Reference Index - Disease & Conditions

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Digestive system
Digestive system


Digestive system organs
Digestive system organs


Tropical sprue

Definition:

Tropical sprue is a condition seen in residents of, or visitors to tropical areas. It impairs the absorption of nutrients from the intestines, causing malabsorption .

See also: Celiac disease - sprue



Causes, incidence, and risk factors:

The cause of this disease is swelling (inflammation) of the small intestine due to excess levels of certain types of bacteria in the intestines.

Risk factors are:

  • Living in the tropics
  • Long periods of travel to tropical destinations


Signs and tests:

Treatment:

Treatment begins with plenty of fluids and electrolytes. Replacement of folate, iron, vitamin B12, and other nutrients may also be needed. Antibiotic therapy with tetracycline or another broad-spectrum antibiotic is given at the beginning of treatment.

Oral tetracycline is usually not prescribed for children until after all of their permanent teeth have appeared, because it can permanently discolor teeth that are still forming.



Support Groups:



Expectations (prognosis):

The outcome is good with treatment.



Complications:

Vitamin and mineral deficiencies are common complications.

In children, sprue leads to:



Calling your health care provider:

Call your health care provider if:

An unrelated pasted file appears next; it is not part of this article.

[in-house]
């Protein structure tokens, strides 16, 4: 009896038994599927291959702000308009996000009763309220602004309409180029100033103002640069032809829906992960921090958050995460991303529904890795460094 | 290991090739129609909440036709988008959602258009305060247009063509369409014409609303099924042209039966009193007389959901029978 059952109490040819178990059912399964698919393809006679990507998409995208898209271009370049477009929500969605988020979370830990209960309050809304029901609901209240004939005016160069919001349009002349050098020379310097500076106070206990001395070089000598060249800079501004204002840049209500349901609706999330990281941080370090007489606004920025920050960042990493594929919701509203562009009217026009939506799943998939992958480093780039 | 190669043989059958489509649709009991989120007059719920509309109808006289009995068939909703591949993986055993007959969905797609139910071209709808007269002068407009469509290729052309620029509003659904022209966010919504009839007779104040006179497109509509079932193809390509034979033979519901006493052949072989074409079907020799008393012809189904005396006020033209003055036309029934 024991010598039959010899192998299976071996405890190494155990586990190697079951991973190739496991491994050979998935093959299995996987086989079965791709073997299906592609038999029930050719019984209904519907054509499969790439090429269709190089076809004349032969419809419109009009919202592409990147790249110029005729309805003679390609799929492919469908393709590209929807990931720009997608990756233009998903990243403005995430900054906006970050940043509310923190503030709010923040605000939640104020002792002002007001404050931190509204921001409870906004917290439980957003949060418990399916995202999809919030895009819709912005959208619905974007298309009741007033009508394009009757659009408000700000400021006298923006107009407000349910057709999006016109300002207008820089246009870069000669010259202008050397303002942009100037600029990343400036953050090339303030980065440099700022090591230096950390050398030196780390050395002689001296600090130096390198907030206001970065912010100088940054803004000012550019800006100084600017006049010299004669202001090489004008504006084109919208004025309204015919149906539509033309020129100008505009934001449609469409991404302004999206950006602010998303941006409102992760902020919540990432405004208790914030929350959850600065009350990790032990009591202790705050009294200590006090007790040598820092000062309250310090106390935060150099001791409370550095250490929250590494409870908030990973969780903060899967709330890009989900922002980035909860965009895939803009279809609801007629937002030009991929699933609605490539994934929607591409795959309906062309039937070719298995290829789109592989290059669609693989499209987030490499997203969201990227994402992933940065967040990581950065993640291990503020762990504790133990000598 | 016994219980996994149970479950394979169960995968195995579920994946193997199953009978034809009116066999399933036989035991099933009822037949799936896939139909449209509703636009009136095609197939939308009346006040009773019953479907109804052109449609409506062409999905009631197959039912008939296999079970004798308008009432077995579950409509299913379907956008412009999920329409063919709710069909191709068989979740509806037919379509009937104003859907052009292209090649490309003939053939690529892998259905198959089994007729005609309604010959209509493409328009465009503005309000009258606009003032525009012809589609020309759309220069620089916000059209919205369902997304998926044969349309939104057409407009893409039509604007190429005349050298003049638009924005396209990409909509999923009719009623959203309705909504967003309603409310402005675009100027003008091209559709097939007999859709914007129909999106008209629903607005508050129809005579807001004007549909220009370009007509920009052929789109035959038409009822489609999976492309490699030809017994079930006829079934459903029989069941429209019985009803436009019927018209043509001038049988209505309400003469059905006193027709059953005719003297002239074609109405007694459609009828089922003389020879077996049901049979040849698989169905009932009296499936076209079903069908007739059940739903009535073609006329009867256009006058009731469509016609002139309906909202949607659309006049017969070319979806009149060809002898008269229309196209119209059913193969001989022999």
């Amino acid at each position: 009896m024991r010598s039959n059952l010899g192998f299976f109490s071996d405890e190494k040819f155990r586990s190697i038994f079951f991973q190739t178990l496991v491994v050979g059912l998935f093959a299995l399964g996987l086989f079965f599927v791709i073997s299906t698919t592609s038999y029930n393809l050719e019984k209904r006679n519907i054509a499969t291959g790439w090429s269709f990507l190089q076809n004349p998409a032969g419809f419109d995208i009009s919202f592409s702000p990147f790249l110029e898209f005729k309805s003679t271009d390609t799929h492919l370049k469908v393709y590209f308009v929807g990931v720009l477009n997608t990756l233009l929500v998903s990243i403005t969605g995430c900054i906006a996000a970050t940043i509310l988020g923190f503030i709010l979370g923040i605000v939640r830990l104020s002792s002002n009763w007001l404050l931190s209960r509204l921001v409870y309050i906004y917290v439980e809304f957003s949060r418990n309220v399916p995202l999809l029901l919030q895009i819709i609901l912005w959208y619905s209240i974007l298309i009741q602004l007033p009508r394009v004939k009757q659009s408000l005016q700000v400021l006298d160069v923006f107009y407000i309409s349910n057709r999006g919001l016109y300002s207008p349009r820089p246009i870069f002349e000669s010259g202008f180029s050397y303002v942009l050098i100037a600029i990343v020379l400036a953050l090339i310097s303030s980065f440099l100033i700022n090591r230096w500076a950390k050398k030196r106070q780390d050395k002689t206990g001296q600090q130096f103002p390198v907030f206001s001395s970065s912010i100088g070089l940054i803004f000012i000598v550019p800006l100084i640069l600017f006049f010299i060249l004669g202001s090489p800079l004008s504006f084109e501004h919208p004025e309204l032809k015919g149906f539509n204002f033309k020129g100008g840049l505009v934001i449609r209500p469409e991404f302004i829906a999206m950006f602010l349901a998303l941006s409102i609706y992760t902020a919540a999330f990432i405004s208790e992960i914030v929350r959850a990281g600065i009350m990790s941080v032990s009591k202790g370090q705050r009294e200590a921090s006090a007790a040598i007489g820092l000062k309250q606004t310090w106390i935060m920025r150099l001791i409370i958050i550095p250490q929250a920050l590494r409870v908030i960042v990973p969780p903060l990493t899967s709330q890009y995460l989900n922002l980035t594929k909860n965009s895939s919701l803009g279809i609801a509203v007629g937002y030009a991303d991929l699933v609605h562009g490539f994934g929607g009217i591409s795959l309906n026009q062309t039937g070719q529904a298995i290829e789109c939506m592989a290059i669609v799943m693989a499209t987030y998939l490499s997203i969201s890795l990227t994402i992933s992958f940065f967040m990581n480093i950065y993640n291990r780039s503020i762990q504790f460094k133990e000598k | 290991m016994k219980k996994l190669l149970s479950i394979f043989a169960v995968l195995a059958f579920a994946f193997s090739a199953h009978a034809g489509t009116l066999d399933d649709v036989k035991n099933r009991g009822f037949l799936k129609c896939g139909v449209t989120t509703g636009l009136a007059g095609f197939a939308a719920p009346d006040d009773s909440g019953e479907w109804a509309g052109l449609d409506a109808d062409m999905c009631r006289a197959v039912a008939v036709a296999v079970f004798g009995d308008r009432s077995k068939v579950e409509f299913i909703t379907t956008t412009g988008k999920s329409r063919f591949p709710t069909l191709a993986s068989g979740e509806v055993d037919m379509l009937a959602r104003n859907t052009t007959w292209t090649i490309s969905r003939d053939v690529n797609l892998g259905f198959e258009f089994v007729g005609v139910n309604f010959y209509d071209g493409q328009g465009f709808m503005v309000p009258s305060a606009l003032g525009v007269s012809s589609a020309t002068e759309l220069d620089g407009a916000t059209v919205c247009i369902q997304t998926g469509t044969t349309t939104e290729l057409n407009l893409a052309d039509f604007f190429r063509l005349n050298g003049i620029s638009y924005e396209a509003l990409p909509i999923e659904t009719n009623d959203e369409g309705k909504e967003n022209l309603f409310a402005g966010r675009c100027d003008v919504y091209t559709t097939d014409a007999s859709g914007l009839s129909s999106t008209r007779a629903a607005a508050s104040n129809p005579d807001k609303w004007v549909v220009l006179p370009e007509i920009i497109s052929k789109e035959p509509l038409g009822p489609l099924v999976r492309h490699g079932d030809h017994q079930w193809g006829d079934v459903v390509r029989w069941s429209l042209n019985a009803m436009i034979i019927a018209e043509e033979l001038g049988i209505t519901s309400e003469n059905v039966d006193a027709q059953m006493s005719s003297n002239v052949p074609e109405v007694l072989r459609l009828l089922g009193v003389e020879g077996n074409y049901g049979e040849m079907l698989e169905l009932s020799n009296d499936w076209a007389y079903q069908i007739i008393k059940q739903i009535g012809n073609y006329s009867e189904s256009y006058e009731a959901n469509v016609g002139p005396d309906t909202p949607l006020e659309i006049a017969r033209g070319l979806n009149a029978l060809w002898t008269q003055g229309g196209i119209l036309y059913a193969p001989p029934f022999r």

• Tropical sprue symptoms get worse or do not improve with treatment
  • You develop new symptoms
  • You have diarrhea or other symptoms of this disorder for a long period of time, especially after spending time in the tropics


Prevention:

Other than avoiding living in or traveling to tropical climates, there is no known prevention for tropical sprue.



References:

Semrad CE, Powell DW. Approach to the patient with diarrhea and malabsorption. In: Goldman L, Ausiello D, eds. Cecil Medicine. 23rd ed. Philadelphia, Pa: Saunders Elsevier;2007:chap 143.




Review Date: 1/20/2010
Reviewed By: David C. Dugdale, III, MD, Professor of Medicine, Division of General Medicine, Department of Medicine, University of Washington School of Medicine; and George F. Longstreth, MD, Department of Gastroenterology, Kaiser Permanente Medical Care Program, San Diego, California. Also reviewed by David Zieve, MD, MHA, Medical Director, A.D.A.M., Inc.

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